Condo Fees: Everything You Need To Know

COA dues | condo fees

Condominiums are becoming increasingly popular in the United States, with many choosing to live in condos due to their affordability and convenience. But, with condo living comes condo fees.

 

What Are Condo Fees?

If you have ever lived in a condominium, then you know there are common areas that all owners share. These common areas, though, do not just maintain themselves. All owners are responsible for keeping these common areas in good condition. This is where condominium fees come in.

Condo fees, also known as condo maintenance fees, are fees that condo owners pay to the condo association (COA). The association then uses these fees to pay for various maintenance and repair costs. Condo owners pay these fees on a regular basis. Depending on the association, it could be on a monthly, quarterly, semi-annual, or annual basis.

Given the number of condominiums nowadays, it is essential to weigh your options first before coming to a decision. That means comparing the cost of condo dues as well as what these fees cover. After all, not all condo associations charge the same fees for the same things. For instance, a COA’s fees might cover the cost of common area maintenance but not trash removal services.

Are condo fees and HOA fees the same? In a lot of ways, condo fees and HOA fees are the same. But, the difference is that condominium fees related to condo associations, while homeowners association fees relate to — surprise, surprise — homeowners associations. The former exists to cover the maintenance and repair of common areas, which all condo owners have joint ownership of. On the other hand, in a homeowners association, the common areas are owned by the HOA.

Additionally, you may wonder, “Do all condos have HOA fees?” Almost all condominiums charge fees to owners for the maintenance and upkeep of common areas.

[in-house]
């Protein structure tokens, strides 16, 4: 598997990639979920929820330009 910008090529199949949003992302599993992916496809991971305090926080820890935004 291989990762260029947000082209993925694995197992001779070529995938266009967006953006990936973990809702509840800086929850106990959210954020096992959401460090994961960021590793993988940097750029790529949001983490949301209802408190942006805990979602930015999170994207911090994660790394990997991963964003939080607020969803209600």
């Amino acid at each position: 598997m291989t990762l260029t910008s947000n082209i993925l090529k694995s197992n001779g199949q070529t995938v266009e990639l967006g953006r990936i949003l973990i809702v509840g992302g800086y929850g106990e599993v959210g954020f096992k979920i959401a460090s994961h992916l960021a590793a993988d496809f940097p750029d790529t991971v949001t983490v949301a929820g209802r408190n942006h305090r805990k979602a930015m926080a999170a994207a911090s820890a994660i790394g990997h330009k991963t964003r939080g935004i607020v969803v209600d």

What Is Included in a Condo Fee?

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Before choosing a condominium to live in, you must first understand how condominium fees work and what they cover. Again, not all condo maintenance fees cover the same things.

So, what do condo HOA fees cover? Typically, a condominium maintenance fee covers the maintenance of amenities and common areas. This includes landscaping, lobbies, sidewalks, patios, tennis courts, gyms, and elevators. They might also cover utilities, wages, management fees, and emergencies.

Apart from the operating fund, which the association uses to pay for day-to-day expenses, condo associations should also have a reserve fund. The association taps into this fund to cover the cost of large repairs or replacements as well as contingencies. Every association must keep its reserves properly funded.

 

How Are Condo Association Fees Calculated?

Every condo association has a set of members, called the board of directors, who manage the association. Along with overseeing the maintenance of the community, the board also carries the task of preparing the budget for the upcoming year. From this, the board can calculate how much to charge each condo owner in fees.

To prepare the budget, the condo board must consider all of the association’s basic expenses. They anticipate how much the COA expects to pay for things like trash collection, snow removal, landscaping, and other maintenance work. They also take into account things like insurance, utilities, housekeeping, property taxes, legal fees, wages, office expenses, etc.

Once the board has a projected cost of expenses in mind, they will then divide this by the total number of condo owners in the association. This includes the board members themselves as they are not exempt from paying condo dues.

 

Condo Fees on Average

How much are condo fees? Condominium fees can vary from association to association. If your condominium has a lot of amenities, your fees tend to reflect that. After all, swimming pools, tennis courts, gyms, and outdoor areas cannot stay in good condition without proper care.